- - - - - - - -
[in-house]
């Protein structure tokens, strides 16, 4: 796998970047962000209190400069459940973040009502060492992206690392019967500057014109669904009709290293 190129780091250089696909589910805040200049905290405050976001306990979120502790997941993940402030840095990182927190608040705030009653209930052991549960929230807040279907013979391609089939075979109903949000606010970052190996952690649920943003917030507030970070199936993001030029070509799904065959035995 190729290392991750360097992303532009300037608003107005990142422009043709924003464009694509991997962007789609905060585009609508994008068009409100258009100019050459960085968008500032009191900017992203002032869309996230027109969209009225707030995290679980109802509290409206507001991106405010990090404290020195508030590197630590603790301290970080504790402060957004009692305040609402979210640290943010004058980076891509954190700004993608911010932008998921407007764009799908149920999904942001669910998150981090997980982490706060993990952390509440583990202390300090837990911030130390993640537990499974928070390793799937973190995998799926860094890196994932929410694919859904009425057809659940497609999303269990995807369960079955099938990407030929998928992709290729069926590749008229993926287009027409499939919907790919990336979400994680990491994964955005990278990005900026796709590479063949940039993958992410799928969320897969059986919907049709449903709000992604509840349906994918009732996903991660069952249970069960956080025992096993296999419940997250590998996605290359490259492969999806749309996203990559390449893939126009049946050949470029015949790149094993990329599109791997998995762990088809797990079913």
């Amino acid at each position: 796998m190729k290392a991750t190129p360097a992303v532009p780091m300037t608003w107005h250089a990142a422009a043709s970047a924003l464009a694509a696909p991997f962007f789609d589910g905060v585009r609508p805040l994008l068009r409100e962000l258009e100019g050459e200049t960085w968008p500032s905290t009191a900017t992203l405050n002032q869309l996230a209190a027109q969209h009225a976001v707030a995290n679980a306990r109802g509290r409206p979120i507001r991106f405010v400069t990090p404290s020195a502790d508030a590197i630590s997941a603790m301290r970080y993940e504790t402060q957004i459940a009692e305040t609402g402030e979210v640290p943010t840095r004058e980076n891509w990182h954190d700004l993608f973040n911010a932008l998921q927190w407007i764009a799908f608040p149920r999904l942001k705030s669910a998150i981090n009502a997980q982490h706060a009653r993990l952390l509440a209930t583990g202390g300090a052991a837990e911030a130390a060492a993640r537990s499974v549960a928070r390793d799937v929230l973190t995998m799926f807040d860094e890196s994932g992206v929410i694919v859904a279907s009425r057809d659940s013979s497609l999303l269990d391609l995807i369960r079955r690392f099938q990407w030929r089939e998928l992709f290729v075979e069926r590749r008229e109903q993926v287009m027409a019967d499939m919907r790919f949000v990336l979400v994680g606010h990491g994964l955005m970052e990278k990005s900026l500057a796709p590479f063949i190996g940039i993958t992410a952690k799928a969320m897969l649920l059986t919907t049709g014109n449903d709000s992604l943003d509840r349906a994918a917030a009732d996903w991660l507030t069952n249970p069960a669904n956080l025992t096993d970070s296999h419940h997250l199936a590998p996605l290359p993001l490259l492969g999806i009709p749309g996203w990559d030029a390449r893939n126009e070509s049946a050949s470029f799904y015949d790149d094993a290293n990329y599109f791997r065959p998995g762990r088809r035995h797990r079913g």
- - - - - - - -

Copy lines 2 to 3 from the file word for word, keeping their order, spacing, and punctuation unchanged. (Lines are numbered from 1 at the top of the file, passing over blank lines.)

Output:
């Protein structure tokens, strides 16, 4: 796998970047962000209190400069459940973040009502060492992206690392019967500057014109669904009709290293 190129780091250089696909589910805040200049905290405050976001306990979120502790997941993940402030840095990182927190608040705030009653209930052991549960929230807040279907013979391609089939075979109903949000606010970052190996952690649920943003917030507030970070199936993001030029070509799904065959035995 190729290392991750360097992303532009300037608003107005990142422009043709924003464009694509991997962007789609905060585009609508994008068009409100258009100019050459960085968008500032009191900017992203002032869309996230027109969209009225707030995290679980109802509290409206507001991106405010990090404290020195508030590197630590603790301290970080504790402060957004009692305040609402979210640290943010004058980076891509954190700004993608911010932008998921407007764009799908149920999904942001669910998150981090997980982490706060993990952390509440583990202390300090837990911030130390993640537990499974928070390793799937973190995998799926860094890196994932929410694919859904009425057809659940497609999303269990995807369960079955099938990407030929998928992709290729069926590749008229993926287009027409499939919907790919990336979400994680990491994964955005990278990005900026796709590479063949940039993958992410799928969320897969059986919907049709449903709000992604509840349906994918009732996903991660069952249970069960956080025992096993296999419940997250590998996605290359490259492969999806749309996203990559390449893939126009049946050949470029015949790149094993990329599109791997998995762990088809797990079913």
């Amino acid at each position: 796998m190729k290392a991750t190129p360097a992303v532009p780091m300037t608003w107005h250089a990142a422009a043709s970047a924003l464009a694509a696909p991997f962007f789609d589910g905060v585009r609508p805040l994008l068009r409100e962000l258009e100019g050459e200049t960085w968008p500032s905290t009191a900017t992203l405050n002032q869309l996230a209190a027109q969209h009225a976001v707030a995290n679980a306990r109802g509290r409206p979120i507001r991106f405010v400069t990090p404290s020195a502790d508030a590197i630590s997941a603790m301290r970080y993940e504790t402060q957004i459940a009692e305040t609402g402030e979210v640290p943010t840095r004058e980076n891509w990182h954190d700004l993608f973040n911010a932008l998921q927190w407007i764009a799908f608040p149920r999904l942001k705030s669910a998150i981090n009502a997980q982490h706060a009653r993990l952390l509440a209930t583990g202390g300090a052991a837990e911030a130390a060492a993640r537990s499974v549960a928070r390793d799937v929230l973190t995998m799926f807040d860094e890196s994932g992206v929410i694919v859904a279907s009425r057809d659940s013979s497609l999303l269990d391609l995807i369960r079955r690392f099938q990407w030929r089939e998928l992709f290729v075979e069926r590749r008229e109903q993926v287009m027409a019967d499939m919907r790919f949000v990336l979400v994680g606010h990491g994964l955005m970052e990278k990005s900026l500057a796709p590479f063949i190996g940039i993958t992410a952690k799928a969320m897969l649920l059986t919907t049709g014109n449903d709000s992604l943003d509840r349906a994918a917030a009732d996903w991660l507030t069952n249970p069960a669904n956080l025992t096993d970070s296999h419940h997250l199936a590998p996605l290359p993001l490259l492969g999806i009709p749309g996203w990559d030029a390449r893939n126009e070509s049946a050949s470029f799904y015949d790149d094993a290293n990329y599109f791997r065959p998995g762990r088809r035995h797990r079913g």